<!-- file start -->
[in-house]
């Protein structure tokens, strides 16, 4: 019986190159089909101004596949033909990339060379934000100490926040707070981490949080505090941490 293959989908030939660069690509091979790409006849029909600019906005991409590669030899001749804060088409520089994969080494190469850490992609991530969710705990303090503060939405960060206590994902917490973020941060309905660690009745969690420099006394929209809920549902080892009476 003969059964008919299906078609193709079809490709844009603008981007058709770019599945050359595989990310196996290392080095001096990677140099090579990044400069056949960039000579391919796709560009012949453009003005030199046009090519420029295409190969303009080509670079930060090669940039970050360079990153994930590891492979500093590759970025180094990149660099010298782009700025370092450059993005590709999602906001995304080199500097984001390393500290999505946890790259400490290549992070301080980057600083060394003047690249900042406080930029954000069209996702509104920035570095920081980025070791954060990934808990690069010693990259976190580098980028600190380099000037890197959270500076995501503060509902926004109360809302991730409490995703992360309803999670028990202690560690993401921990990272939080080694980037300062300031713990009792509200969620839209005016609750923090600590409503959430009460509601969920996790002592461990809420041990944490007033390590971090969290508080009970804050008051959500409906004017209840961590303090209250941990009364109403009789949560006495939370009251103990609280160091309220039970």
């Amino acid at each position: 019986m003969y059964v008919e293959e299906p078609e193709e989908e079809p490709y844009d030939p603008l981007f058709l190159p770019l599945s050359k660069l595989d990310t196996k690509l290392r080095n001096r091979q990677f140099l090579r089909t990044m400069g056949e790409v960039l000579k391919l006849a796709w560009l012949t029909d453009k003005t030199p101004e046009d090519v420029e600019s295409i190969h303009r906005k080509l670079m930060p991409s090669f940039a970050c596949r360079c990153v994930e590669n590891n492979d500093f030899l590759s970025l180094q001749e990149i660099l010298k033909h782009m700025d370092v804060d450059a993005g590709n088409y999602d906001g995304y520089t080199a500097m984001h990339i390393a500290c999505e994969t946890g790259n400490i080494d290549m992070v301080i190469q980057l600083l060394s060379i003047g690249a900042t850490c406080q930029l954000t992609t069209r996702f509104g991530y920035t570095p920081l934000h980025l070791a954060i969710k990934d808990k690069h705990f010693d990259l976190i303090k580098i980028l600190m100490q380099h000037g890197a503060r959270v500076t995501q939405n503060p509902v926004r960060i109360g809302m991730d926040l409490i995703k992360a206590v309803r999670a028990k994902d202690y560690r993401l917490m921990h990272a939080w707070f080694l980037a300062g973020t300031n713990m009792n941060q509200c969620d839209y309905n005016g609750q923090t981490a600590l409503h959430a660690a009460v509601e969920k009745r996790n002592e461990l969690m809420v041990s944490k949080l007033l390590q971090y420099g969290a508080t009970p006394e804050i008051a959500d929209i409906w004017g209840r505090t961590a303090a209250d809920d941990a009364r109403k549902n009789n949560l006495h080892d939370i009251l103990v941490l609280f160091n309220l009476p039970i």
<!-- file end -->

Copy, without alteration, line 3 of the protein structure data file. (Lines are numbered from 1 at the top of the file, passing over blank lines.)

């Amino acid at each position: 019986m003969y059964v008919e293959e299906p078609e193709e989908e079809p490709y844009d030939p603008l981007f058709l190159p770019l599945s050359k660069l595989d990310t196996k690509l290392r080095n001096r091979q990677f140099l090579r089909t990044m400069g056949e790409v960039l000579k391919l006849a796709w560009l012949t029909d453009k003005t030199p101004e046009d090519v420029e600019s295409i190969h303009r906005k080509l670079m930060p991409s090669f940039a970050c596949r360079c990153v994930e590669n590891n492979d500093f030899l590759s970025l180094q001749e990149i660099l010298k033909h782009m700025d370092v804060d450059a993005g590709n088409y999602d906001g995304y520089t080199a500097m984001h990339i390393a500290c999505e994969t946890g790259n400490i080494d290549m992070v301080i190469q980057l600083l060394s060379i003047g690249a900042t850490c406080q930029l954000t992609t069209r996702f509104g991530y920035t570095p920081l934000h980025l070791a954060i969710k990934d808990k690069h705990f010693d990259l976190i303090k580098i980028l600190m100490q380099h000037g890197a503060r959270v500076t995501q939405n503060p509902v926004r960060i109360g809302m991730d926040l409490i995703k992360a206590v309803r999670a028990k994902d202690y560690r993401l917490m921990h990272a939080w707070f080694l980037a300062g973020t300031n713990m009792n941060q509200c969620d839209y309905n005016g609750q923090t981490a600590l409503h959430a660690a009460v509601e969920k009745r996790n002592e461990l969690m809420v041990s944490k949080l007033l390590q971090y420099g969290a508080t009970p006394e804050i008051a959500d929209i409906w004017g209840r505090t961590a303090a209250d809920d941990a009364r109403k549902n009789n949560l006495h080892d939370i009251l103990v941490l609280f160091n309220l009476p039970i």